?nly those who were there know how the scene played out: former Deputy Development Minister Kimon Koulouris, his daughter and the members of the Dias police squad. Even so, they will not have experienced it the same way on an emotional level nor seen it from the same perspective. Memory will also play its part when the scene is recalled, depending on who it?s being described to (in formal testimony or among friends).
Inevitably the narrator will take on a self-justifying tone and see him or herself as something of a wordsmith, managing the memory rather than reciting its exact recording, without being influenced by emotion and design, reproducing the moment as it happened, without bias.
So, back to the incident. One thing they all agree on is that Koulouris drove through four red lights at 11 o?clock on a Saturday night, at a time when people are out on the streets of the city. He never said whether he had any particular reason to be in such a hurry, whether he was racing to a hospital or an emergency phone call from one of his PASOK colleagues, Finance Minister Eleftherios Venizelos or Development Minister Michalis Chrysochoidis. We can just imagine what was going through his head: ?Oh, come on, who?s looking??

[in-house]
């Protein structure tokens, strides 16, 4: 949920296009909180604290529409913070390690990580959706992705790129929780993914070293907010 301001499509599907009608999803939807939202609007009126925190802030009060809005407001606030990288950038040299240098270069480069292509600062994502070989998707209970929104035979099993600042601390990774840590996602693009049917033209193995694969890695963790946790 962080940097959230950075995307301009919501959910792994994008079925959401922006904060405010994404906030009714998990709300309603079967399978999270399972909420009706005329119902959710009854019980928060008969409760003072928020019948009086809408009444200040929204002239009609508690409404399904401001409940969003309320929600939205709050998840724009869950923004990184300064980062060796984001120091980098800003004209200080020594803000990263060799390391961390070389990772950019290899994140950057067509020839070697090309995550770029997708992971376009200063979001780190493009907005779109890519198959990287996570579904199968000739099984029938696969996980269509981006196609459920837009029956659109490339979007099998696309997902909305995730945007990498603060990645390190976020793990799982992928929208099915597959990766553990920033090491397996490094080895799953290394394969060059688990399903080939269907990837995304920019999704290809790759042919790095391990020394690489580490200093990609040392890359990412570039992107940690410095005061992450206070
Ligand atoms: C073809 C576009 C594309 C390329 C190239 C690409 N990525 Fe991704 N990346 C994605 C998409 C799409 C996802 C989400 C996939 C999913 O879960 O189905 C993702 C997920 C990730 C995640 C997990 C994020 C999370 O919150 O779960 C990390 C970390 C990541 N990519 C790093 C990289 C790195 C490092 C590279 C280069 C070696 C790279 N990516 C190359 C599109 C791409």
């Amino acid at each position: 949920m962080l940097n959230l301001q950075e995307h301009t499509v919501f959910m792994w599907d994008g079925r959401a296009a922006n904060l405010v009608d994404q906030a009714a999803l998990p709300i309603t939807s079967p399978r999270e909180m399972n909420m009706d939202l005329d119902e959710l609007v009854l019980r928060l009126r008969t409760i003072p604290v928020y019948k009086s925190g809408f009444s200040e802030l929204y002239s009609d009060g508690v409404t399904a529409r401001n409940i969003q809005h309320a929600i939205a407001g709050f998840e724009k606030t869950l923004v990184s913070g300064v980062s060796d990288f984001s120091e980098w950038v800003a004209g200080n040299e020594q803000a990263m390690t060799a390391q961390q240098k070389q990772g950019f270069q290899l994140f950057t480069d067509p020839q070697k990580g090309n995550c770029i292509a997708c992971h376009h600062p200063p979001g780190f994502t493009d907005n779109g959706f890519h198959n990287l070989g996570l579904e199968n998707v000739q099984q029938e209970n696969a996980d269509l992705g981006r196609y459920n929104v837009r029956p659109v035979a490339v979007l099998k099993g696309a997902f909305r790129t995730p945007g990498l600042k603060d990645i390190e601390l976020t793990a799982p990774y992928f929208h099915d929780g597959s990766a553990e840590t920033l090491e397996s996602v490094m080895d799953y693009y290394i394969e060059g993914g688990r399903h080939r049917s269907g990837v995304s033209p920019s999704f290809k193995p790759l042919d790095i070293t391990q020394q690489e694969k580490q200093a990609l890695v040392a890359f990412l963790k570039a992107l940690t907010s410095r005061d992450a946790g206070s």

But the fact is that there are laws against this sort of thing that should be adhered to, especially when we think that no one?s looking. And a former deputy minister ought to know better than most that it is laws such as these that ensure that societies are not transformed into jungles and that we must respect them always, not just on occasion.
We can also imagine what the former minister thought, and probably said, when he was stopped by the policemen: ?Do you know who I am?? Almost everyone in Greece has said this at one point or another, so it is highly unlikely that a once influential politician will not pull the same stunt. It probably didn?t even cross his mind that policemen are no longer required to recognize him.
Koulouris is not part of some minority. Like most Greek drivers, he is aggressive and egotistical. However, one suspects that, unlike most Greeks, he feels certain that laws apply to others and not to him, and that policemen have no business interfering with big shots like himself.
When an anonymous someone says ?Do you know who I am?? it is a defensive statement made out of fear, because that person knows deep down inside that he?s not someone special. When it comes from the lips of a politician though, it is a cold threat, aggressive and vengeful.